Love is All You Need

And unfortunately, it’s in short supply. I’ve talked before about the hierarchy of needs. You have physiological needs (food, water, sleep), safety, love, esteem (feeling like you’ve done something that matters), and self-actualization (you have achieved your dreams and won at life forever). It looks a bit like this. Most people live somewhere between love and self-actualization, and self-actualization is the hardest to achieve. But when you’re homeless, you’re doing good to stay on the bottom level.

Kate and I live on the safety level. We struggle with food sometimes (the end of last month was a pretty good example), but we’re not worried about starving. If worst absolutely comes to worst, we can go back to her abusive parents and get money. We’ll do everything we possibly can to avoid that moment, but we’re not going to die.

We’re also not in danger. We spend all day in a library. When we can’t be here, we have two churches, a gym, and a Panera Bread to choose from. We live and sleep in a car, but we have enough blankets and warm clothes that we don’t have to worry about freezing to death.

So love is the level we struggle with. We love each other. We have friends who love us. But the rest of the country hates us. We’re homeless, and that makes us automatically criminals in a lot of people’s eyes. It doesn’t matter that we’ve never done anything wrong. One infraction is all it takes for people to condemn us.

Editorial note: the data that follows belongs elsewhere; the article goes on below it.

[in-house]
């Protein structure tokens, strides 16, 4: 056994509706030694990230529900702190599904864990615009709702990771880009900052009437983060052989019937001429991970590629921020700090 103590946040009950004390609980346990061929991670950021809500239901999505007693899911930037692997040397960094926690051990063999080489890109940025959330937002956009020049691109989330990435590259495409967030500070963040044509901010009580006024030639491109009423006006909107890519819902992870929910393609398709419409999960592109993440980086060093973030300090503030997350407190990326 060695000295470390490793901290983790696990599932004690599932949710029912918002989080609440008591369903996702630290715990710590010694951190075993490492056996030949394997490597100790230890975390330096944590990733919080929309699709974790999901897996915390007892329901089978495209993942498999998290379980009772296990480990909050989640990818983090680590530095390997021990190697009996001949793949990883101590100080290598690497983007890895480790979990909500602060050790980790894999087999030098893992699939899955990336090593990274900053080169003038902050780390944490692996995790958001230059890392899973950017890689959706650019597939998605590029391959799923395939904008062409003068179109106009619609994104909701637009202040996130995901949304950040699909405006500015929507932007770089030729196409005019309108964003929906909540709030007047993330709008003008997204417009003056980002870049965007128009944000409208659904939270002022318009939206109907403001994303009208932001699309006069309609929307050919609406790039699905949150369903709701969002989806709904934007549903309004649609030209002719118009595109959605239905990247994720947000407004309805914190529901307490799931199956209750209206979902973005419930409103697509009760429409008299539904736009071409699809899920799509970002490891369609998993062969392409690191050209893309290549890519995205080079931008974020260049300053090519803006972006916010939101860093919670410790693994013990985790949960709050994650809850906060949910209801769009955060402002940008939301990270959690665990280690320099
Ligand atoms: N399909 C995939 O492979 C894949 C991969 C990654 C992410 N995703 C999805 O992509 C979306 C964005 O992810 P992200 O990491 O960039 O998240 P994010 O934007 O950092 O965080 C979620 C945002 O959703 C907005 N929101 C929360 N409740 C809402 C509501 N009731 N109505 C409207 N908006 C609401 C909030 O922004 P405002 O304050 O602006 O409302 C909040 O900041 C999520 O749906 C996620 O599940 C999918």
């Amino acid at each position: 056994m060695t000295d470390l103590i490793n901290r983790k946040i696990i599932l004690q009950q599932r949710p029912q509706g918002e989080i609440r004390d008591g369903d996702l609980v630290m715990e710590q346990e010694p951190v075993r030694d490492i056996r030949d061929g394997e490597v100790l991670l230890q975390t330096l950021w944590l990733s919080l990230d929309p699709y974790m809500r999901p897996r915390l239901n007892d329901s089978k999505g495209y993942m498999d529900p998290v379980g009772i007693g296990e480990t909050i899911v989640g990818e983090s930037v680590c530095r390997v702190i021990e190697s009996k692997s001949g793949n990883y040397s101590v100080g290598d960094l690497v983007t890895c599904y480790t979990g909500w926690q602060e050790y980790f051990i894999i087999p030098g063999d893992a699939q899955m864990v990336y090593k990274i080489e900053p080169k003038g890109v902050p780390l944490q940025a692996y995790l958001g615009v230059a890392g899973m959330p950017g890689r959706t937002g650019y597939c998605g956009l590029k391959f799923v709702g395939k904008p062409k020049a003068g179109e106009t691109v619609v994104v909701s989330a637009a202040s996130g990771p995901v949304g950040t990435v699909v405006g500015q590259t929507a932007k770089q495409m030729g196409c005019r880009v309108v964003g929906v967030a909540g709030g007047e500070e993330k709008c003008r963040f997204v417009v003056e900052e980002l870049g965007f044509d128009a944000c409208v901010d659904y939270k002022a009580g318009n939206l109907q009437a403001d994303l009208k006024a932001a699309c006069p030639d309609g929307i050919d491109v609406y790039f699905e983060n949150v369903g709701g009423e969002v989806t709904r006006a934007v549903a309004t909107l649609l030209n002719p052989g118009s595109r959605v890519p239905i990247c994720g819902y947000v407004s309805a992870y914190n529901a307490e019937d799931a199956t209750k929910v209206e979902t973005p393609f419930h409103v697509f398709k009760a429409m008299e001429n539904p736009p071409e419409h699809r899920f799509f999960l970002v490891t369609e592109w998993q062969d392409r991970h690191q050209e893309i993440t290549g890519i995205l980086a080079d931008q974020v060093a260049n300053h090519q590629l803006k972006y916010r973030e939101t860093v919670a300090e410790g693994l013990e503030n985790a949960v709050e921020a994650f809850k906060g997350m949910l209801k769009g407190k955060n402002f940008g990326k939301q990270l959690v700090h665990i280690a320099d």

I think I’ve mentioned our storage unit before. If not, we have one, which we pay $100 a month. The place is quiet and has a bathroom, so we spent time there on occasion. Until today, when the gentleman who works there lectured us about this isn’t out personal bathroom and we need to stop sleeping there (Kate was the only one sleeping; I was on my phone.) He informed us that we’d been spoken to about this before and refused to listen when I said we had not. I said it wouldn’t happen again, and he continued to lecture us for like two fucking minutes.

There are at least two homeless families living on the third floor of that building. A bag lady comes through with a shopping cart every single morning that we’re there. And someone is illegally storing gasoline near our unit. But we’re the criminals because we thought paying $100 every fucking months meant we could occasionally use the bathroom or sit quietly in the parking lot to watch a movie.

This is not the first place we’ve been kicked out of. McDonald’s has done it twice. Apparently, you’re not allowed to sit and eat your food in their dining room. You have to be out in 15 minutes. Take too long, even if you’re the only customer, and you risk getting kicked out. Dunkin Donuts did it once: same deal, though a little more understandable since they don’t have a proper dining room. Even our gym coach, who told us point blank that he wanted to do anything he could to help before we ever asked, told us we had to stop cooking there because someone complained about a smell.

This country needs to rethink its attitude towards homeless people. I am not a criminal. I am not trying to scam the system. I just want a place to unwind after work like everyone else. And you know what? I’m not even asking you to give me that. I just need you to stop taking it away whenever I find it.

 

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